Making a Living as a Photographer

I saw this sign taped to the floor at a graduation I was covering recently, and I ignored it.
I saw this sign taped to the floor at a graduation I was covering recently, and I ignored it.

There is certainly no paucity of opinion about why it’s so hard to make a living in the 21st century as a photographer. A growing consensus claims the problem is that “everyone is a photographer” because every has a camera. It’s a pretty solid idea, and it’s difficult to refute.

But I have some different notions about it.

If you have seen documentaries like The Corporation or Enron: The Smartest Guys in the Roomyou probably have a pretty firm grasp of the idea that right and wrong have little bearing on the actions of corporations, and that corporations are the most powerful institutions in the world. As long as that’s true, photographers will struggle.

Some examples…

  1. In 1991, I learned of an opening for the chief photographer job at a major state university. I applied, as did many in my field, and didn’t get the job, despite the fact that I felt certain I would have been a great choice. The selection was made by a committee, and they picked an applicant who was the most “quailfied” on paper, but was such a terrible jackass they had to fire him 18 months later, and I knew when they hired him it was a mistake.
  2. In 2016,  during a period when I felt our editor (who was later fired) was trying to force me out, I applied for a staff photographer position with the media relations department of a very fast-growing organization. I felt I was perfect for that job as well. The position went to someone who seemed to have all the perfect qualifications and accreditations, but early on, I would not only see his work and wonder why it was so weak, I would see him at events we were both covering and be mystified at the way he was photographing the situation. I remember one time I was at the front of a large meeting room photographing a keynote speaker, and getting pretty good stuff, only to look up and see that photographer at the back of the room 30 yards away, and I never saw him move. The images they send to my newspaper are mediocre, far beneath what I would demand from a professional photographer.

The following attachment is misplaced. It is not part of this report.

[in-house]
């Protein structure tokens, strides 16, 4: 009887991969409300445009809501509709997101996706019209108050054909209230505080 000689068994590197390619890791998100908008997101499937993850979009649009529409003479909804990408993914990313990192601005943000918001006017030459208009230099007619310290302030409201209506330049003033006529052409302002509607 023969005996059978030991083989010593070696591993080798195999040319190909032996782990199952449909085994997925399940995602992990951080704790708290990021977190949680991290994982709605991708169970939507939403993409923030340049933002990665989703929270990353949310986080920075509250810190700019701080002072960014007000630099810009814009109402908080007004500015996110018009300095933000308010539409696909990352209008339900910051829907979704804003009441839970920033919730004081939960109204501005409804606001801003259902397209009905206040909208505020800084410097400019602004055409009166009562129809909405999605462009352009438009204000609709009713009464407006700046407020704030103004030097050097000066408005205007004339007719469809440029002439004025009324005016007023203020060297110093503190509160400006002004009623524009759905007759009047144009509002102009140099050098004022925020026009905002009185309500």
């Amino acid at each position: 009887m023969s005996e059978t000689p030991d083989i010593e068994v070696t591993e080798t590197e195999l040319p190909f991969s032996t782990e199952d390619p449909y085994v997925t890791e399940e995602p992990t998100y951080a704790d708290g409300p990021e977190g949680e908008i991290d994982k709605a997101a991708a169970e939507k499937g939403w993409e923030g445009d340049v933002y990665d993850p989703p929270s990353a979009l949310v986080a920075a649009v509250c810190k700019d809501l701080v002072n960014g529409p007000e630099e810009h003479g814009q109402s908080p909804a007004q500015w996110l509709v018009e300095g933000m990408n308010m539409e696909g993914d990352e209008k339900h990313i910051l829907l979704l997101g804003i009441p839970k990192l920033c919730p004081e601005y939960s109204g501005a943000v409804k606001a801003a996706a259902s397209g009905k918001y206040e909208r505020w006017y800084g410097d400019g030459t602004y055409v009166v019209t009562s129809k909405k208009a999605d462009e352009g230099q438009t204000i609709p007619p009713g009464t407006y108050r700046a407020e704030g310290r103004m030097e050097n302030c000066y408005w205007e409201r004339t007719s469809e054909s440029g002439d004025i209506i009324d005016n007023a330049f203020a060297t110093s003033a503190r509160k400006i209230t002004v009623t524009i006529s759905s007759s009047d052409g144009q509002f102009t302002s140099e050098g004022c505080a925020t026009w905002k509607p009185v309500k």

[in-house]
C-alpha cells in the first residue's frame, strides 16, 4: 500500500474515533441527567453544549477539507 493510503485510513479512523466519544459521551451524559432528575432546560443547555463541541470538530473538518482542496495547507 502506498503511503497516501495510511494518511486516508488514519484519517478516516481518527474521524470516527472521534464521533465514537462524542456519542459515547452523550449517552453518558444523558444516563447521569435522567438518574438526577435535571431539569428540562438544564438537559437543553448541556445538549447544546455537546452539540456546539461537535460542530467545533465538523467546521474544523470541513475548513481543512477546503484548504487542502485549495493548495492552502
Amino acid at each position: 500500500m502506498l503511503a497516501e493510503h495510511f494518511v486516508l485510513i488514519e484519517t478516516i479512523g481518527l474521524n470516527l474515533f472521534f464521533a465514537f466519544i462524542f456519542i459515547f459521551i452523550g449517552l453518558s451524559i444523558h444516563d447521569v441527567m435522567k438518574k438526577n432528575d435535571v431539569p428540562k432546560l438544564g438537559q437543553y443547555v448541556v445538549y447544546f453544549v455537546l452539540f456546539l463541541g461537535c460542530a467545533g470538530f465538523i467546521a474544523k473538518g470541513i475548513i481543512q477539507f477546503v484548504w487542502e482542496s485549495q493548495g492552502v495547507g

There is certainly no shortage of bullies in the workplace, and one of their favorite tricks is to use the work "just" to denigrate your work. I had an editor tell me once that this image was, "just a bunch of clouds."
    There is certainly no shortage of bullies in the workplace, and one of their favorite tricks is to use the work “just” to denigrate your work. I had an editor tell me once that this image was, “just a bunch of clouds.”
  3. Two years ago local hospital hired me to shoot some images of their new medical staff members. They were happy with the images until the people who hired me left or were fired, when the corporation decided they were “going a different direction” with the staff photos.
  4. This year I was approached by a long-time admirer who worked for a growing financial institution, who told me he wanted to bring me on for a number of projects. I shot one for them in March and they paid me, but then I didn’t hear from them in many weeks. I emailed them, and they came back with, “In the past couple of months, the Marketing and Communications Committee of XYZ has discussed various budget items…” Okay, a committee, where ideas and creativity go to die. This was followed by… you can guess: they sent our newspaper an unbelievably terrible photo of their latest groundbreaking ceremony. Good enough for a committee, I guess.
  5. A newspaper in another community sent us some storm damage photos this week, two of which were obviously shot with a cell phone through the windshield of a car as it made its way down the road. How is this good enough for … anyone?